This record of non-cooperation and obstruction extends to international human rights bodies as well. Thwarted by the assertion of “state secrets” in litigation in the U.S. seeking redress for his forced disappearance and mistreatment in a secret U.S.-run prison in Afghanistan, German citizen Khalid El-Masri filed petitions with the Inter-American Commission on Human Rights against the United States and with the European Court of Human Rights against Macedonia. The United States has simply ignored requests for information from the Inter-American Commission and declined to cooperate with the European Court’s request for assistance. Despite this stonewalling, the European Court of Human Rights recently found that Mr. El-Masri was subjected to forced disappearance and torture while in CIA custody and awarded him damages for his ordeal. That judgment, however, is against the government of Macedonia, which merely assisted the United States in Mr. El-Masri’s rendition; to date the United States has yet to compensate a single victim of the post-9/11 rendition, detention, and interrogation program.
As a human rights organization that participates in the human rights mechanisms of the United Nations and regional intergovernmental organizations and depends on these bodies to intervene to end human rights abuses, we are especially troubled by the U.S.’s refusal to cooperate with processes that this country has played a crucial role in creating and promoting. We have been grateful for the United States’ strong support for the Organization of American States (OAS) Inter-American Human Rights Commission (IACHR), and for its vocal opposition to reforms proposed by some Latin American leaders who seek to weaken that body’s ability to hear cases and issue effective and forceful rulings. In pressing their agenda, these leaders often complain of double standards in the OAS human rights system. For the United States simply to refuse to answer complaints relating to the treatment of detainees in U.S. custody since 9/11 risks giving credence to these claims, at a time when the Inter-American Human Rights System is already threatened.
Last month, Jose Padilla and his mother, Estela Lebron, filed a petition before the IACHR alleging torture, arbitrary detention, and other mistreatment by the United States during the time he was held as an “enemy combatant” at the U.S. Naval Brig in Charleston, South Carolina. Mr. Padilla, a U.S. citizen, is pursing this petition after exhausting all avenues of redress in the United States. Once again, the world will be watching to see if the United States responds as required to the Commission’s inquiries about this petition.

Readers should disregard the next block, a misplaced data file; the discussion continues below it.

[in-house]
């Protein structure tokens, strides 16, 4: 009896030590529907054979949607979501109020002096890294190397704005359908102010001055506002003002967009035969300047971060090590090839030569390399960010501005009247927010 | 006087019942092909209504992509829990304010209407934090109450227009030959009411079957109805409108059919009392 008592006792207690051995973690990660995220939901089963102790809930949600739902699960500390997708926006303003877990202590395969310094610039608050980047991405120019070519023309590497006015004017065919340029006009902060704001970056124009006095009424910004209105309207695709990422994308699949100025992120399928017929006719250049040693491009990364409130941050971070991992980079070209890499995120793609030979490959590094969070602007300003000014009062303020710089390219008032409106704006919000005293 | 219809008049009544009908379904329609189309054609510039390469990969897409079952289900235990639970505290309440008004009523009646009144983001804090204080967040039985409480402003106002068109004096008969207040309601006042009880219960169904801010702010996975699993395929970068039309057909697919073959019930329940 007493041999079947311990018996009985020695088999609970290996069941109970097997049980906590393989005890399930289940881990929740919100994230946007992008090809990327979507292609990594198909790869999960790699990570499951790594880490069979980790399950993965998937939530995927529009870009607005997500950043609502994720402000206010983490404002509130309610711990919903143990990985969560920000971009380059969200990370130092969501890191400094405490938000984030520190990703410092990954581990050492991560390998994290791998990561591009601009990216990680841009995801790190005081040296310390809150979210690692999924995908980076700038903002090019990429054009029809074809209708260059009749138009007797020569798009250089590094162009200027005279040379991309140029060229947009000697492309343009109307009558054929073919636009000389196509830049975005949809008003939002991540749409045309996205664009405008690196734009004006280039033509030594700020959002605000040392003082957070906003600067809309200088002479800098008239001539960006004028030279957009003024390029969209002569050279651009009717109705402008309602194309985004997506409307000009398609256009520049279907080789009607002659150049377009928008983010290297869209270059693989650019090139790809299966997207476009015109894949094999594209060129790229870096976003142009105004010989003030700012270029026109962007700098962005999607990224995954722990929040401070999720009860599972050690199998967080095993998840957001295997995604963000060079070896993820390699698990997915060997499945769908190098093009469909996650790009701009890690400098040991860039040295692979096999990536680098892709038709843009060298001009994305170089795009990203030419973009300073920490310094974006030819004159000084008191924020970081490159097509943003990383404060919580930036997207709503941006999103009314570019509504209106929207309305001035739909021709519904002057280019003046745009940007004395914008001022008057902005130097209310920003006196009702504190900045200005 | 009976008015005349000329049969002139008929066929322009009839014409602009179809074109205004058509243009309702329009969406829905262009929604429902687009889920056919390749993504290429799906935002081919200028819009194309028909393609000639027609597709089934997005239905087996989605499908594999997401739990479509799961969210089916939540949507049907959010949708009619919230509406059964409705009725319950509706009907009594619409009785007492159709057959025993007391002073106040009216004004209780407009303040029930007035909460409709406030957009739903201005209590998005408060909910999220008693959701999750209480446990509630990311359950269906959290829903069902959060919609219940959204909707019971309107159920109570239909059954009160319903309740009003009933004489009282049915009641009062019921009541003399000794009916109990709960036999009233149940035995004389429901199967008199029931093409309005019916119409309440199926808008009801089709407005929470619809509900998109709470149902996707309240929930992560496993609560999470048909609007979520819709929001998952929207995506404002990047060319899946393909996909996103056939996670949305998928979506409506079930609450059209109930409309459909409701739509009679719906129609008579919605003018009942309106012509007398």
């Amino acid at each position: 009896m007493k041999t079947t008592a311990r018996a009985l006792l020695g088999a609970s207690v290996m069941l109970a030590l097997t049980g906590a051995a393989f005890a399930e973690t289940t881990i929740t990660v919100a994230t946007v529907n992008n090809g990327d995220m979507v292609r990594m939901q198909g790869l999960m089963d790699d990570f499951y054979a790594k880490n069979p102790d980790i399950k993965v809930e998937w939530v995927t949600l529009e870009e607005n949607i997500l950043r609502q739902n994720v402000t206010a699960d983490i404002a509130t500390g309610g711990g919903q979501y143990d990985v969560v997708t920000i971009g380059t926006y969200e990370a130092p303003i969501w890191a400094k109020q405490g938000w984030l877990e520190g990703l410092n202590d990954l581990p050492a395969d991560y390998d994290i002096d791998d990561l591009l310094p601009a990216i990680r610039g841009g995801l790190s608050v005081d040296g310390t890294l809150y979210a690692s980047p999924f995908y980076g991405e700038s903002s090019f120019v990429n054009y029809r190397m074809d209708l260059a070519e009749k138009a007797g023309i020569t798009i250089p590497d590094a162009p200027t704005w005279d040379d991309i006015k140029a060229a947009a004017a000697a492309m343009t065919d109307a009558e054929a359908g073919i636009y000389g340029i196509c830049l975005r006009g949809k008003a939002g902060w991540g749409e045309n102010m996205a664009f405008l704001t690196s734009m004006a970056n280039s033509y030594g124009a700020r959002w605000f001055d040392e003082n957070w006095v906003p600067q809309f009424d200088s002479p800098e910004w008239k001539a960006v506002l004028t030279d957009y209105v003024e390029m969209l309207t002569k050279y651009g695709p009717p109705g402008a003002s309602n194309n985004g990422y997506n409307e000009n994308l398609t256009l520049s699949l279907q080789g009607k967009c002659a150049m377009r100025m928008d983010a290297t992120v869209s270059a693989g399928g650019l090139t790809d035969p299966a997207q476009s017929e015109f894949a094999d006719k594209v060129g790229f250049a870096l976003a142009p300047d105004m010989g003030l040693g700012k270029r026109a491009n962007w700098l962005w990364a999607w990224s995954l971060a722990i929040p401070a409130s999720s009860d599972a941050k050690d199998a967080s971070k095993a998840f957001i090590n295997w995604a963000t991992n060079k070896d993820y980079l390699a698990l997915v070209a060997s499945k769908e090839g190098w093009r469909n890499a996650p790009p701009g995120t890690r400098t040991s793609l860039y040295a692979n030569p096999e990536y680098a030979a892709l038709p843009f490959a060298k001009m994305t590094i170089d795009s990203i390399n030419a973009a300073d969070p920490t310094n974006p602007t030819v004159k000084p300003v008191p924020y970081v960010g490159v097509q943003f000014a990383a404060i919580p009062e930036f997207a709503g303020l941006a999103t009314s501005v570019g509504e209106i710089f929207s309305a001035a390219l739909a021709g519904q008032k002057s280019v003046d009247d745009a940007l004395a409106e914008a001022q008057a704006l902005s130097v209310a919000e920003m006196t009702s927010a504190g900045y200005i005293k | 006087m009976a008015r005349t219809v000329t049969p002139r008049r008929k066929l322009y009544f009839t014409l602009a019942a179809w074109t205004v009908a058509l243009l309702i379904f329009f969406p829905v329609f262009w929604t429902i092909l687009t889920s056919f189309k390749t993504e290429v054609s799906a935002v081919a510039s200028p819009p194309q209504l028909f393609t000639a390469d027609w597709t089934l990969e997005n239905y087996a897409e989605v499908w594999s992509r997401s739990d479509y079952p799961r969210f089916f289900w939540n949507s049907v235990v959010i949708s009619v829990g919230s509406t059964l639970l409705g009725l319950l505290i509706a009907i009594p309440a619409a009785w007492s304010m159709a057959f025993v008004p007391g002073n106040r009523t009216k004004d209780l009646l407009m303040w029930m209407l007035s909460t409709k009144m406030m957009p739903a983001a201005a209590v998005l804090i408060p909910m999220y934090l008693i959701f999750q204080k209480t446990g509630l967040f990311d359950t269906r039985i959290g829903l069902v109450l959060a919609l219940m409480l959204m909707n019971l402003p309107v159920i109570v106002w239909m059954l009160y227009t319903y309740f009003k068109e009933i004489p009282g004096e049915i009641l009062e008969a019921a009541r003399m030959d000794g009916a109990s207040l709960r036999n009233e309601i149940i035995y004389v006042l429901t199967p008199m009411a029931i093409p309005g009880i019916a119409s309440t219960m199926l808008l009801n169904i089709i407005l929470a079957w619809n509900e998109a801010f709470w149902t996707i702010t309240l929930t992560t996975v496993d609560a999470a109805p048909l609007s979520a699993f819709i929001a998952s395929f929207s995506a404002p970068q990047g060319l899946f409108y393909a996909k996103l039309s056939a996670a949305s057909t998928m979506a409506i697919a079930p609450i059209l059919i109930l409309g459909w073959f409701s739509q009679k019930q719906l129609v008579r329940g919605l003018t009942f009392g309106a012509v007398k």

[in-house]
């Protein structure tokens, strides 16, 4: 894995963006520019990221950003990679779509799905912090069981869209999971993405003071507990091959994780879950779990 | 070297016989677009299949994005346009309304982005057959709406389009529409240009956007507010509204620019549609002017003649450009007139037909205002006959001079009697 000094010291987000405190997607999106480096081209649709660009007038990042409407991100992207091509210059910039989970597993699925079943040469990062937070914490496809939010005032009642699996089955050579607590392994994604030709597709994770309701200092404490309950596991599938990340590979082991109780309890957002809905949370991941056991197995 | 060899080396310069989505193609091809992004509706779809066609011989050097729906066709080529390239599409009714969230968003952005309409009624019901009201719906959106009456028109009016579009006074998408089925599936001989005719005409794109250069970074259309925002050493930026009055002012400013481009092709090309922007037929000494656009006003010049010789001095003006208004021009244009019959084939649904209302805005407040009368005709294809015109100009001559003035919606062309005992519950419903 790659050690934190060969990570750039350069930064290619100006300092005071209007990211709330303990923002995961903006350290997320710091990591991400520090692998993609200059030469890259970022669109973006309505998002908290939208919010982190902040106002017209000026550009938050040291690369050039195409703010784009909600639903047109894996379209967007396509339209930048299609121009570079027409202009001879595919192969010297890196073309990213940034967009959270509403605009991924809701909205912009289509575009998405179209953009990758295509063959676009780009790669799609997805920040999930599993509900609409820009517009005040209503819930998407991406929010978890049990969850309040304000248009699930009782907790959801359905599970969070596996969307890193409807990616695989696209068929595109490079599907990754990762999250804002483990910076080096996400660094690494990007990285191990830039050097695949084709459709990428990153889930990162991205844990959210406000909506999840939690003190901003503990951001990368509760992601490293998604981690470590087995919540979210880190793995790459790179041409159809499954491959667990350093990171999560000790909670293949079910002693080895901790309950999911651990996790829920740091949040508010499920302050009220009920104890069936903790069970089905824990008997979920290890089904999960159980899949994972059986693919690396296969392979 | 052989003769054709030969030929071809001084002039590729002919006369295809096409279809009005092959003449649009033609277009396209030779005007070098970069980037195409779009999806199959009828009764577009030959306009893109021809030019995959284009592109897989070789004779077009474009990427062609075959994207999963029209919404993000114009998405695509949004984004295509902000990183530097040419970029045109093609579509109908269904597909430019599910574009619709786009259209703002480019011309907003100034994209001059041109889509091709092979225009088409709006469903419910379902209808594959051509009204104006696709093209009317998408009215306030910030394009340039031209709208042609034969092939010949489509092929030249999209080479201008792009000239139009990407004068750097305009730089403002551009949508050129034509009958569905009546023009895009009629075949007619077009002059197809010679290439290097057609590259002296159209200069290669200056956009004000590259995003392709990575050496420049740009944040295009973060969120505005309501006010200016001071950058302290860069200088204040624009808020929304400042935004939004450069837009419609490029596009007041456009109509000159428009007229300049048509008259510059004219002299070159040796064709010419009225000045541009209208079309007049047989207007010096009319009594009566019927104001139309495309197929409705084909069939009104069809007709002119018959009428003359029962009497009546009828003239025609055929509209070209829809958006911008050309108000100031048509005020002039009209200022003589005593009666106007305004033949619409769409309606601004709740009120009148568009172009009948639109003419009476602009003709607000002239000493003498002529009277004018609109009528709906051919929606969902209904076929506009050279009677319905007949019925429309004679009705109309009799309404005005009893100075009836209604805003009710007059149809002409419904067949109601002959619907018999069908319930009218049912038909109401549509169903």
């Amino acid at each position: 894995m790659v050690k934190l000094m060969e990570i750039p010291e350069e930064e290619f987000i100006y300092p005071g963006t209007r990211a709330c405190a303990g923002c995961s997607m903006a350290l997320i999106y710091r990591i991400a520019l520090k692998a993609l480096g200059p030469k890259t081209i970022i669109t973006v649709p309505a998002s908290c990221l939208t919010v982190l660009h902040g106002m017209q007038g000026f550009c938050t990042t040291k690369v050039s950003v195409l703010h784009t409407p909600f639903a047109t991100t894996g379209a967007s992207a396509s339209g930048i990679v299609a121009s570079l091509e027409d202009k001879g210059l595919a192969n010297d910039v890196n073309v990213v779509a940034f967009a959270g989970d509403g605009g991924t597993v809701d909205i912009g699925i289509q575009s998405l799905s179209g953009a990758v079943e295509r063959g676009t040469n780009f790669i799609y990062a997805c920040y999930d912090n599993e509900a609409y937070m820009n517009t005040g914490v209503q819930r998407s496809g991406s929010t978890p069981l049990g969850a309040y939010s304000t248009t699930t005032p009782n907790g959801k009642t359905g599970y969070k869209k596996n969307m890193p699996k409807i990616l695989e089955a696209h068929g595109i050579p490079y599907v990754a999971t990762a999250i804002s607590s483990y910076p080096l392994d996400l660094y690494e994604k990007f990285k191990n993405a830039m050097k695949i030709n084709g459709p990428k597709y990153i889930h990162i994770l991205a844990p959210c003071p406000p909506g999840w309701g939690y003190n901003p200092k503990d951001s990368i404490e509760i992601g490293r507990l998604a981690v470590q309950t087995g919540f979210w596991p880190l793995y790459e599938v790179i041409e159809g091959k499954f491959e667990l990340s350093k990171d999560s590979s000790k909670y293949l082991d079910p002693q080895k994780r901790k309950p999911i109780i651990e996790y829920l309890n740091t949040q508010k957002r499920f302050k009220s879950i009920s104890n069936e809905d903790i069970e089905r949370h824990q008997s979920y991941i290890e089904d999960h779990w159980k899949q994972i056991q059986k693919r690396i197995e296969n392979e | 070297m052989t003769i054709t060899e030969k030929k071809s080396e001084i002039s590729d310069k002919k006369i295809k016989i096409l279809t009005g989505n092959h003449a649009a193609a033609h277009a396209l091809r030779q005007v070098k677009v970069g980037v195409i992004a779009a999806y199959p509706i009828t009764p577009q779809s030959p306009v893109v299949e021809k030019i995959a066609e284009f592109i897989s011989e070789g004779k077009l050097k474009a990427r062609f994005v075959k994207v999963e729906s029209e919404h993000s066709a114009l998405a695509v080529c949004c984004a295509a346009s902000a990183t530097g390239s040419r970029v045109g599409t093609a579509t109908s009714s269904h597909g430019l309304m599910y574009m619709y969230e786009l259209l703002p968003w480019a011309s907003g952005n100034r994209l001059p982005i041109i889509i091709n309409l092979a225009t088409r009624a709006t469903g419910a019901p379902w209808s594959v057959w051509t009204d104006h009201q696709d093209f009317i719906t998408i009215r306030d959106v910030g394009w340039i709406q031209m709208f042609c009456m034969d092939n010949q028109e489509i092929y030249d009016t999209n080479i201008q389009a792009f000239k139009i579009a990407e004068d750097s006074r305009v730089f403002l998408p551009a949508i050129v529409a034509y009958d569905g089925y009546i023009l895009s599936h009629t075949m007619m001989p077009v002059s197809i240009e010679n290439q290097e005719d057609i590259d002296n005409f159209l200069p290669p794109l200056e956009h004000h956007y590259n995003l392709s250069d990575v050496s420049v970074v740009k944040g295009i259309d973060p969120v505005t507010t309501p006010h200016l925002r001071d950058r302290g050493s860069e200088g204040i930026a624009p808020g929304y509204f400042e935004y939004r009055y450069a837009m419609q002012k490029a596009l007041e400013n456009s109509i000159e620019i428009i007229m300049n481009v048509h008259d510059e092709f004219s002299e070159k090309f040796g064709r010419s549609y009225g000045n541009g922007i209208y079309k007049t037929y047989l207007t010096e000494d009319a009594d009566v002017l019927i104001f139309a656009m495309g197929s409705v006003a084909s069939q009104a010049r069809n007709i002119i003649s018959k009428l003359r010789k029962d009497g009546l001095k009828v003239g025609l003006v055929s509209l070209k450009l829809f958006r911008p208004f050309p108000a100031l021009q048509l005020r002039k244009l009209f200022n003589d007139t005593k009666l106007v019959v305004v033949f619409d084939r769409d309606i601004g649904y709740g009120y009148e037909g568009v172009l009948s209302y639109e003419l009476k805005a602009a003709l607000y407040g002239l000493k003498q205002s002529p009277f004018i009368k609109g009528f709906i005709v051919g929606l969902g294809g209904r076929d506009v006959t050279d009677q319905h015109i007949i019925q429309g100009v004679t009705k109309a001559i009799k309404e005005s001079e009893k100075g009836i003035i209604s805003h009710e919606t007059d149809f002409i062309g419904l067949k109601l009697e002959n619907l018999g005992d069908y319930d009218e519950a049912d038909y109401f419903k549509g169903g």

As you enter your second term, you have both an obligation and opportunity to steer a different course in this case, and in all current and future investigations and legal proceedings arising out of allegations of torture and cruel, inhuman and degrading treatment of detainees in U.S. custody since 9/11.
The obligation is compelled by law itself: under CAT and under U.S. laws codifying its terms, allegations of torture must be investigated; those who orchestrate and carry out torture must be prosecuted; and those who are abused must receive restitution. That the United States has thus far failed in its obligations under the law to reckon with the mistreatment of detainees in its custody is troubling enough. That our government has inhibited efforts by other governments and international legal institutions to fulfill their own obligations under the Convention to examine their complicity with U.S.-led violations is even more disturbing.
The opportunity, meanwhile, is the same one you identified in the early hours of your first term: the opportunity to restore and strengthen the ability of the United States to promote respect for human rights and the rule of law around the world. By committing the United States to cooperating with investigations and legal proceedings relating to alleged violations of the ban on torture, your administration will be affirming the principles that every human being possesses inalienable rights and that no individual or government is above the law. In a world where nations are struggling to establish structures to protect fundamental rights and dismantle tyranny, adhering to these principles at home and promoting them around the world is not only a legal and moral matter, but also a matter of national security.
On behalf of the Board of Trustees and 3,350 members of PEN American Center,
K. Anthony Appiah